When someone mentions a “Jacuzzi,” do you think of a toilet? After all, Jacuzzi manufactures toilets in addition to hot tubs. But their hot tub is so popular that we tend to use the brand name to refer to the product. Same goes for Xerox and Google. And no one asks for a bandage when they cut themselves. So how do you make your product so popular that it becomes a generic term? Here are five marketing principles that can help.
People choose brands because those brands meet their needs. These needs generally fall into a few categories. There are practical needs, like a customer’s budget or timeframe. These customers are looking for brands that are inexpensive or easily accessible. Some needs are emotional, and people look for brands that make them feel a certain way, like the heartwarming ups and downs of bringing home a new puppy. And some needs are about aspiration. These customers are looking for brands that reflect who they are or the image they want to project. The question you have to ask yourself is, What kind of need does my brand fill, and how do I connect with the consumers with these needs?
A reason to talk about you
People talk about certain brands when those brands give them something to talk about. For example, Nike’s “Dream Crazier” ad voiced by tennis superstar Serena Williams. The ad aired during the 2019 Academy Awards and has been viewed nearly 9 million times since on YouTube. Nike created this content because, as the company’s CEO told reporters, the athletic shoe company is focusing on women as one of its target audiences in 2019. Nike is getting women to talk about the company and its products with a deeply emotional message that’s shared on social media platforms.
That leads us to shareability. You don’t just want potential customers to talk about you, you want them to talk about you to someone. Preferably to hundreds of their closest friends at the same time. Your video, meme or podcast needs to be on social media platforms. If you’re targeting 20-somethings hungry for experiences, you’re using SnapChat and Instagram. If you’re trying to lure the people who make major household decisions, Facebook is the platform where you should have a solid presence.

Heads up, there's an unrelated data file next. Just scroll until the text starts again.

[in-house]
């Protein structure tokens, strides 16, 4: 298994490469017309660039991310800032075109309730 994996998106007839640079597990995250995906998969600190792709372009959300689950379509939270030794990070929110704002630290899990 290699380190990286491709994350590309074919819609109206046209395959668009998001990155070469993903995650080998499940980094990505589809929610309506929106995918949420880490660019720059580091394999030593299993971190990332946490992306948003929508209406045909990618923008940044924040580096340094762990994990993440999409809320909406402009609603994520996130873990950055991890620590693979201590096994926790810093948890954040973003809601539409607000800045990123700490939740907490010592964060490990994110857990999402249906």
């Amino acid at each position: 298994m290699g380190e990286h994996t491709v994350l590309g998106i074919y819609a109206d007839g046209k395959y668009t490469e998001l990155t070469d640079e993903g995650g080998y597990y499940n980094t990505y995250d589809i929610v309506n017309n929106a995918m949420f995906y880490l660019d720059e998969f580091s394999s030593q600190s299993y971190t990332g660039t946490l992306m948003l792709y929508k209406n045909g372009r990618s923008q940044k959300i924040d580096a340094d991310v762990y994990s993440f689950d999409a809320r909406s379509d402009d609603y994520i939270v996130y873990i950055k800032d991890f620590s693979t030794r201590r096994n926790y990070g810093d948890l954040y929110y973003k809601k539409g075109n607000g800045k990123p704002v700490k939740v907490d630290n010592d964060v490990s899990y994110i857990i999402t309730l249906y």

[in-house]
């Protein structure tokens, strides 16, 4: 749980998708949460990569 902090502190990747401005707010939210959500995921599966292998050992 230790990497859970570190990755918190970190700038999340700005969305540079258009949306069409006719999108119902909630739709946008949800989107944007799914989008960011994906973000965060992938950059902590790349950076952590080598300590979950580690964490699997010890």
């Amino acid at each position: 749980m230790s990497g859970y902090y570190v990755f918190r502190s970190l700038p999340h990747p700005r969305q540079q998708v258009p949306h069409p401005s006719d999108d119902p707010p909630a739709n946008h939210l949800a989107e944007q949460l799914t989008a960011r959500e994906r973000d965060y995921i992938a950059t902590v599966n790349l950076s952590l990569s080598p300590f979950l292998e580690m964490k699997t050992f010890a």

Stand out from the crowd
Brand awareness, by definition, is how cognizant consumers are of the distinctive qualities of different brands. So, what makes your business different from others in the same industry? For example, are you an Apple person or a Microsoft person? And what’s the difference between the two? Each stands out from the crowd of tech companies in its own way, and their customers use the distinctiveness of these brands to identify themselves. By using brand awareness to stand out from the crowd, you’re setting yourself up for customers to recognize you immediately. You’re also making your brand a part of their everyday lives, and even a part of their identities.
Pay attention to the numbers
Gone are the days of producing a TV ad and hoping it would catch on (remember Coca-Cola’s “I’d Like to Teach The World To Sing” ad?). Now you can monitor how your brand is doing in real time. Pay close attention to metrics like direct traffic and site traffic on your website. You want all that social media sharing to result in traffic on your site.
Social media engagement is also a very important number, even if these people don’t make to your website. These are the people who are spending time with your brand, whether they are liking, commenting or sharing your content with their friends. Social media monitoring is key here, as it allows you and your marketing team to see who is saying what, and how much conversation there is about your brand on the internet.
Zero in on what consumers like
In 1985, Coca-Cola introduced a new formula of soft drink to soda drinkers—and it bombed. The company doubled down on “New Coke” for three months as the outcry grew louder, but finally caved to public pressure. The old Coke came back as “Coca- Cola Classic.” The New Coke debacle is widely regarded as a brand marketing failure because company executives failed to read the public correctly. They didn’t account for the emotional connection the soft drink customers had with the old formula. But where Coca-Cola succeeded was in the reversal. The company zeroed in on what consumers wanted, and by the end of that year, Coca-Cola Classic was outselling both the New Coke and rival Pepsi Cola.
You and your marketing team can copy that success by zeroing in on what consumers like about your brand by analyzing metrics. You then must craft content and messaging which repeatedly reaps the shares, comments, and sales you want.
These principles, when paired with the right marketing channels, can create long-term, sustainable growth. They aren’t hacks to get your brand into people’s minds, but instead, they are a philosophy to guide consumers to connect with your brand, authentically and organically.